Was FDA approved Essure based on flawed data?

*Our firm is no longer accepting Essure cases.
This page may not contain up-to-date information. 

Insufficient data may have been used by the Food and Drug Administration to approve Essure for the market. That’s the news from Northwestern University, where researchers have studied OB-GYN devices approved by the FDA over the last 15 years. The results of the study? Essure, among others, was sent to market based on flawed and incomplete data.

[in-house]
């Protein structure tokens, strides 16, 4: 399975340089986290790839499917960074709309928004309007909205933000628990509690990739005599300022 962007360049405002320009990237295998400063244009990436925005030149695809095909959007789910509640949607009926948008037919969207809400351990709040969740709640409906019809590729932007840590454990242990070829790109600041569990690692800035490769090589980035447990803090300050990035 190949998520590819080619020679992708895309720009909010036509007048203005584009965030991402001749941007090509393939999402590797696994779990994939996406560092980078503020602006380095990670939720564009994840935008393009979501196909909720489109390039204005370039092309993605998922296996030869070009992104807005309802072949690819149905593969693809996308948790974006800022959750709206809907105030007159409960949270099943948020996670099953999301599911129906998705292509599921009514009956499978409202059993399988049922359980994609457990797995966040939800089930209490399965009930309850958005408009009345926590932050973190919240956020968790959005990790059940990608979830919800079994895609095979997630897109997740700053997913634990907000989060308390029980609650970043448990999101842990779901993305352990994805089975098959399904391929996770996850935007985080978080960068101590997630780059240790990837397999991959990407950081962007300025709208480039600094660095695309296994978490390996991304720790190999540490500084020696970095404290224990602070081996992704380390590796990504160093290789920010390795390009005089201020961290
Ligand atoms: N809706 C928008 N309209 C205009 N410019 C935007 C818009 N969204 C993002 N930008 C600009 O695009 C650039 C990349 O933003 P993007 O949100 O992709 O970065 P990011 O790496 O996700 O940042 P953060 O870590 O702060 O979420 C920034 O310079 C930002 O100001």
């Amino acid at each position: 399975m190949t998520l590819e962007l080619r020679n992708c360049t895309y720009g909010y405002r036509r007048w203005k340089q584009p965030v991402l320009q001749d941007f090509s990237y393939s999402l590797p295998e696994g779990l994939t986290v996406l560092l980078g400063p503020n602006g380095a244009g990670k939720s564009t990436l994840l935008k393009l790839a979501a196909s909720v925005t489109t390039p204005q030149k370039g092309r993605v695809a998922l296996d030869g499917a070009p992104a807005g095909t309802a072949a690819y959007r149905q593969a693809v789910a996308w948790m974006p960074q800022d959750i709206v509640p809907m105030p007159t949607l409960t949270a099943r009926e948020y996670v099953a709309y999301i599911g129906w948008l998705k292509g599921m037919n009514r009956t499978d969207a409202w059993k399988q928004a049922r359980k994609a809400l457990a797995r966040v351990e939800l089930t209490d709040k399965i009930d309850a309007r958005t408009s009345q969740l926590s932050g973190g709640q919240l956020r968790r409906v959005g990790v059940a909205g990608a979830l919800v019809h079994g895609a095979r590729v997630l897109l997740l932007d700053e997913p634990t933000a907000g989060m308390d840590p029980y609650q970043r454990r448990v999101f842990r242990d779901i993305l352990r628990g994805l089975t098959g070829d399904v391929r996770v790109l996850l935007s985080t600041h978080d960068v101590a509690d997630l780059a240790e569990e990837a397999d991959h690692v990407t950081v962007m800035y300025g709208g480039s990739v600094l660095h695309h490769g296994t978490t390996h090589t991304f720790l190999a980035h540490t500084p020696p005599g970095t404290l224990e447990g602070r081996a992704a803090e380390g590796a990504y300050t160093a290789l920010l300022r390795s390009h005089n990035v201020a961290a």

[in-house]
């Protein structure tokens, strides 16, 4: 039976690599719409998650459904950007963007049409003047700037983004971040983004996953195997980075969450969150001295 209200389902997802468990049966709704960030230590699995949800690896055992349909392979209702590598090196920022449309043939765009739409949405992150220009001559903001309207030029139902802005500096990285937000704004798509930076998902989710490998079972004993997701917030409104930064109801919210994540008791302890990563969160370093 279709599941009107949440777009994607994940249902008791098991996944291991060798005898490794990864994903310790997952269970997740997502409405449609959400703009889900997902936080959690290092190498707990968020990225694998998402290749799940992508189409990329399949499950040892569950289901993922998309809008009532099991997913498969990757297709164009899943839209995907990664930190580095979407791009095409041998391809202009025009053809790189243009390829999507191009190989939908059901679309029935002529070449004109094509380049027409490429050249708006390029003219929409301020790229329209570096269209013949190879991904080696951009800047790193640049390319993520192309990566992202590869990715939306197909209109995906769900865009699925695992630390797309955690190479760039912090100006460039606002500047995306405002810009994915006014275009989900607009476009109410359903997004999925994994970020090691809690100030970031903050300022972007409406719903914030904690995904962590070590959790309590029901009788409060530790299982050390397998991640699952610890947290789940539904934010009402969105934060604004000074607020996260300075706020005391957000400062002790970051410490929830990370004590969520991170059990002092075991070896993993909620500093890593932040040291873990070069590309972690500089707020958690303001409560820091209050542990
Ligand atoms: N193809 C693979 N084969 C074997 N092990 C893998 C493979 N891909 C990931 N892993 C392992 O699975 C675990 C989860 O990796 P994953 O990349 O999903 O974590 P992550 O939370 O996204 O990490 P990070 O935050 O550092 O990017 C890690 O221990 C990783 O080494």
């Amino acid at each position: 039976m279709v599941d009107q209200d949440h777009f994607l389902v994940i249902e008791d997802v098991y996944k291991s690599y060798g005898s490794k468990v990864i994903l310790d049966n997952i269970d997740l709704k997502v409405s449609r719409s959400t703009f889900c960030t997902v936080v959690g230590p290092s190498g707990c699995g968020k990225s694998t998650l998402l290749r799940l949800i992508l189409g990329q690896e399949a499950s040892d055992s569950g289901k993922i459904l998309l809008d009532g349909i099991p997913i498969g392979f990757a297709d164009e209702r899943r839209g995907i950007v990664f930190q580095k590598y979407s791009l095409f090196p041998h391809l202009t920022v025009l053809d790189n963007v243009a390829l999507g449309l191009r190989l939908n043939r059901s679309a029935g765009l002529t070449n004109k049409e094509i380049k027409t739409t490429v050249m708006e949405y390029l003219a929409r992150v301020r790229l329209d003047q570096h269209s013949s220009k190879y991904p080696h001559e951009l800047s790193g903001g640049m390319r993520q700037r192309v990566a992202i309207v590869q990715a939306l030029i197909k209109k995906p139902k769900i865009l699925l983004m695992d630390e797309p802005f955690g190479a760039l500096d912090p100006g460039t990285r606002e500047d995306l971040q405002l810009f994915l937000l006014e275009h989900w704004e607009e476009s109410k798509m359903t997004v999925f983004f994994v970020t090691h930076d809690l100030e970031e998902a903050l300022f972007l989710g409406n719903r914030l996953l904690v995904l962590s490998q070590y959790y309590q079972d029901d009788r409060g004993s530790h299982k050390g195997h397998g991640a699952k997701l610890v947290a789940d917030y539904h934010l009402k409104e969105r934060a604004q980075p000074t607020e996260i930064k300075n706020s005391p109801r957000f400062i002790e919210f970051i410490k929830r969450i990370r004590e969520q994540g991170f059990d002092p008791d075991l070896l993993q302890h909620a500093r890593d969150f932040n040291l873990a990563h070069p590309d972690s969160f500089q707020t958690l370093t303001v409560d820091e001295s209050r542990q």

The study found that Essure was approved on short-term studies in incomplete post-market follow up. Not enough research was done on the long-term effects of the medical device, nor were there any studies conducted about Essure once it was released on the market. More than 25,000 women have experienced extreme symptoms related to their Essure devices. There are as many as 26 deaths associated with the birth control device.

Earlier this month, Representative Mike Fitzpatrick launched medical device and FDA reform bills. He, along with other lawmakers, seek to reform the way the FDA approves devices like Essure. Supporters of the bill hope the FDA will strengthen their review practices and have increased accountability for dangerous products that slip past them and onto the market.